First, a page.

Background: The Ottawa knee rule is a clinical decision aid that helps rule out fractures and avoid unnecessary radiography.
Purpose: To summarize evidence about the accuracy of the Ottawa knee rule.
Data sources: Relevant English- and non-English-language articles were identified from PreMEDLINE and MEDLINE (1966-2003), EMBASE (1980-2003), CINAHL (1982-2003), BIOSIS (1990-2003), the Cochrane Library (2002, Issue 3), the Science Citation Index database, reference lists of included studies, and experts.
Study selection: Articles were included if they reported enough information to determine the sensitivity and specificity of the Ottawa knee rule for detecting fractures confirmed either radiologically or in combination with follow-up.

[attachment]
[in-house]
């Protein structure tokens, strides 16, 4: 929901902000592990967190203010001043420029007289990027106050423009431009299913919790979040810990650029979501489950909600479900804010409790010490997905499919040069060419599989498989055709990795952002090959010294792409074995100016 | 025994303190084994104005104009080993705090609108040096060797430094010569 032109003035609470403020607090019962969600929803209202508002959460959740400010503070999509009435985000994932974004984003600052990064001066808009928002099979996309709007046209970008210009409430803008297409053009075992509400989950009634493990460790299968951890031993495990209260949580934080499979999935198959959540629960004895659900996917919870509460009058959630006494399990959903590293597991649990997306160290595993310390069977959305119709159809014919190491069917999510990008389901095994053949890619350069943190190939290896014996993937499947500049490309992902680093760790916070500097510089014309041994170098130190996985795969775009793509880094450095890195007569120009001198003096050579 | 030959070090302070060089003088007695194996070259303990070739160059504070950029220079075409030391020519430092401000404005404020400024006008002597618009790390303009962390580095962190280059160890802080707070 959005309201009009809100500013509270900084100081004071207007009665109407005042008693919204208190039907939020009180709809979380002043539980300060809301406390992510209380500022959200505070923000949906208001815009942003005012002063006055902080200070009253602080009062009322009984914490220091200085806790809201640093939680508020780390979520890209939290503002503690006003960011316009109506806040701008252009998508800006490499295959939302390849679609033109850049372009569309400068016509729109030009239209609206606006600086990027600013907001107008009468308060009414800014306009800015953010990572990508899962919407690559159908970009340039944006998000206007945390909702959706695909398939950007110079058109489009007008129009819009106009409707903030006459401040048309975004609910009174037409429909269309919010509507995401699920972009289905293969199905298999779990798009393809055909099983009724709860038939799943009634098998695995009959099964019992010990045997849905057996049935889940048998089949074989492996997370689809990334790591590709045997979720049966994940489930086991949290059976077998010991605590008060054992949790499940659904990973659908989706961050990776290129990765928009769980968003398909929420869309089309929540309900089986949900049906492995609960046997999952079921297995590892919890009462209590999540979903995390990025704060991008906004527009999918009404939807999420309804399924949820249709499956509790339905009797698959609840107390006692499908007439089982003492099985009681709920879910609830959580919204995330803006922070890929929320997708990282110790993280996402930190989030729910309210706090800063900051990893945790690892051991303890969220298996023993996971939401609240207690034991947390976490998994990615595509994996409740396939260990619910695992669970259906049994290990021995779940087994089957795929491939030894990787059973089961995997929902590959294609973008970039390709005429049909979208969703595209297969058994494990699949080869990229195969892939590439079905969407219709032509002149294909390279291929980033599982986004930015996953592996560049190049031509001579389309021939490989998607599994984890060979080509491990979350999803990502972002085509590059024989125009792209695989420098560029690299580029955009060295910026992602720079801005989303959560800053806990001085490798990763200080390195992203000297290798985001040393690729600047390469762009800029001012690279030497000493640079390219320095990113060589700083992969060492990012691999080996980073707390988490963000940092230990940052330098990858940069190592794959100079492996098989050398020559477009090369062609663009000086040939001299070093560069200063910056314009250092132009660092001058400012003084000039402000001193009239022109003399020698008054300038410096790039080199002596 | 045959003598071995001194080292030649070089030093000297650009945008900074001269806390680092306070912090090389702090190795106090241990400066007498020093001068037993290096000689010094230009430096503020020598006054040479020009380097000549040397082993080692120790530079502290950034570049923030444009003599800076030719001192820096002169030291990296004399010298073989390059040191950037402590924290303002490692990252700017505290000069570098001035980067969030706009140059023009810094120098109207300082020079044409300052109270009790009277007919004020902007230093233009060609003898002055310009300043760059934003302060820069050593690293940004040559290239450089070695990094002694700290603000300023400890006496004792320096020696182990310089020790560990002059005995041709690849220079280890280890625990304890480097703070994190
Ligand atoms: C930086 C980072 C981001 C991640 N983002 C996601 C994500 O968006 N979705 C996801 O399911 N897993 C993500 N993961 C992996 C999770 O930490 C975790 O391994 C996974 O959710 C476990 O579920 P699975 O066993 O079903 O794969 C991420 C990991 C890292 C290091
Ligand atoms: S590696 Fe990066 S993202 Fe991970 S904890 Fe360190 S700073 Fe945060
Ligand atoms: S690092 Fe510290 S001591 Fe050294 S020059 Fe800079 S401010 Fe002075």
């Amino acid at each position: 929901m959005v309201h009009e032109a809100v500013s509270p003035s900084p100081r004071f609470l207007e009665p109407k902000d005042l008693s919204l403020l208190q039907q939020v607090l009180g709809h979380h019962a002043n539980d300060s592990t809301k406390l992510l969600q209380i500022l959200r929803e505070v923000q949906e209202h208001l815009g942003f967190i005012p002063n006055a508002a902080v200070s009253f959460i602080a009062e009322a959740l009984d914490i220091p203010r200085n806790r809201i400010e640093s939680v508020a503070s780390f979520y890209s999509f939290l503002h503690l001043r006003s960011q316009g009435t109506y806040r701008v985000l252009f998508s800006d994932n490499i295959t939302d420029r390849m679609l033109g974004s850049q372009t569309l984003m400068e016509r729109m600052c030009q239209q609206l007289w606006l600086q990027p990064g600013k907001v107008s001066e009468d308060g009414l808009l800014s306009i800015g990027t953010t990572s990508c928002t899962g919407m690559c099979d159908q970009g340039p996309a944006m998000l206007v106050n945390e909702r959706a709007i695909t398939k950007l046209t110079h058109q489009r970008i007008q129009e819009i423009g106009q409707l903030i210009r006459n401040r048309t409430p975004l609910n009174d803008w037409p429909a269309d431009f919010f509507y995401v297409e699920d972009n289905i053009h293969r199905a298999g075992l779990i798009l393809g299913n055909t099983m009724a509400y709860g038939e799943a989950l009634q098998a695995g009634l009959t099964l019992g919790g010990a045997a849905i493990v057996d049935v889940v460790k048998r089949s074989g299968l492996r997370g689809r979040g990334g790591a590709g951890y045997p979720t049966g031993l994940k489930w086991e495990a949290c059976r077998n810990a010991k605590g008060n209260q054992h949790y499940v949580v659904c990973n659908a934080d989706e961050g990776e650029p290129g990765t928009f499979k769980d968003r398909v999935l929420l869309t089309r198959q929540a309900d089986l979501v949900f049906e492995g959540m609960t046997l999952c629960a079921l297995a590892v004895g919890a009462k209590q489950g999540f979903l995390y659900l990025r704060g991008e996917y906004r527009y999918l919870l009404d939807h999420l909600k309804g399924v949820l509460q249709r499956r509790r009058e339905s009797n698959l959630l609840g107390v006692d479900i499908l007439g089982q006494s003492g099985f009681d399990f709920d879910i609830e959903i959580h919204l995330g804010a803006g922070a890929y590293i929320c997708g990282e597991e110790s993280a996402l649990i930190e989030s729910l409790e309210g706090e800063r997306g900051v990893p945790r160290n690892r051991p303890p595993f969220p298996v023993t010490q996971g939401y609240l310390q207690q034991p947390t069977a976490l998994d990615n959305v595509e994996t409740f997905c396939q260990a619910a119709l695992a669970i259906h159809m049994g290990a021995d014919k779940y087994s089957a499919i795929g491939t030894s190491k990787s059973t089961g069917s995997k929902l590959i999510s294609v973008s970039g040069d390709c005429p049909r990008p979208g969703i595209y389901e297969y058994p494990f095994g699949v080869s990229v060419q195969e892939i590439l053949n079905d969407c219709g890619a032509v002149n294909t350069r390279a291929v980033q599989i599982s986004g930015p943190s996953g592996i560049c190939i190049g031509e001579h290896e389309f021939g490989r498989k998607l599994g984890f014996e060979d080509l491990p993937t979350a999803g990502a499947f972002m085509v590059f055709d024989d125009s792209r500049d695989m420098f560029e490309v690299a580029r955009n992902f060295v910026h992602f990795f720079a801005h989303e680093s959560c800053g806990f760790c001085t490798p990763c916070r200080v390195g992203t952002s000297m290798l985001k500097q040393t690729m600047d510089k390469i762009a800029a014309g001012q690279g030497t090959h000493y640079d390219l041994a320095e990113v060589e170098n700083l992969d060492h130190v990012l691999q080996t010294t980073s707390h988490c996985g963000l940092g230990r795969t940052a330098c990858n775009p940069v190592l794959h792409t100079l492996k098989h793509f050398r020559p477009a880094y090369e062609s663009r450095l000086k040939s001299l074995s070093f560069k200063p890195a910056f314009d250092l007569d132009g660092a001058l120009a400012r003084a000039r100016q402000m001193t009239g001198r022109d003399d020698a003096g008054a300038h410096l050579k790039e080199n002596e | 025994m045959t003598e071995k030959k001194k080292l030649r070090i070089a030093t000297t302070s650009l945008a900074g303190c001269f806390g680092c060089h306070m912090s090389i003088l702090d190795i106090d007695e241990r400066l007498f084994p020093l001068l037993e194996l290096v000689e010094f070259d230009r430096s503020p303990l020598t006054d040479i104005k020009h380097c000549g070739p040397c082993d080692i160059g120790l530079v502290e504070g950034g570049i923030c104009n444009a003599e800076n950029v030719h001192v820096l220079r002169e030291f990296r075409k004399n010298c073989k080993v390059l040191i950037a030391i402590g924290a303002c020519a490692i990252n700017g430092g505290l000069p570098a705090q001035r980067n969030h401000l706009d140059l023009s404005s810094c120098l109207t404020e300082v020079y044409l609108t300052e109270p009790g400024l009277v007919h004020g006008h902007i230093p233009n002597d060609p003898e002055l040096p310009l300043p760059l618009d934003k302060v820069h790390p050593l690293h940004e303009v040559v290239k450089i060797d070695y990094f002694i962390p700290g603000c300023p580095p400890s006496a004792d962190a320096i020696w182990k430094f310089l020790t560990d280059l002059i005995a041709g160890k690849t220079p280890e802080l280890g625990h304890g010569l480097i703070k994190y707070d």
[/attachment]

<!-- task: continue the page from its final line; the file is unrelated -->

Data extraction: Two reviewers independently extracted data on study samples, the ways that the Ottawa knee rule was used, and methodologic characteristics of studies.
Data synthesis: Of 11 identified studies, 6 involving 4249 adult patients were considered appropriate for pooled analysis. The pooled negative likelihood ratio was 0.05 (95% CI, 0.02 to 0.23), the pooled sensitivity was 98.5% (CI, 93.2% to 100%), and the pooled specificity was 48.6% (CI, 43.4% to 51.0%).
Conclusion: A negative result on an Ottawa knee rule test accurately excluded knee fractures after acute knee injury. However, because the rule is calibrated toward 100% sensitivity and actual fracture prevalences are usually low, large-scale, multicentered studies are still needed to establish the cost-effectiveness of routinely implementing the rule.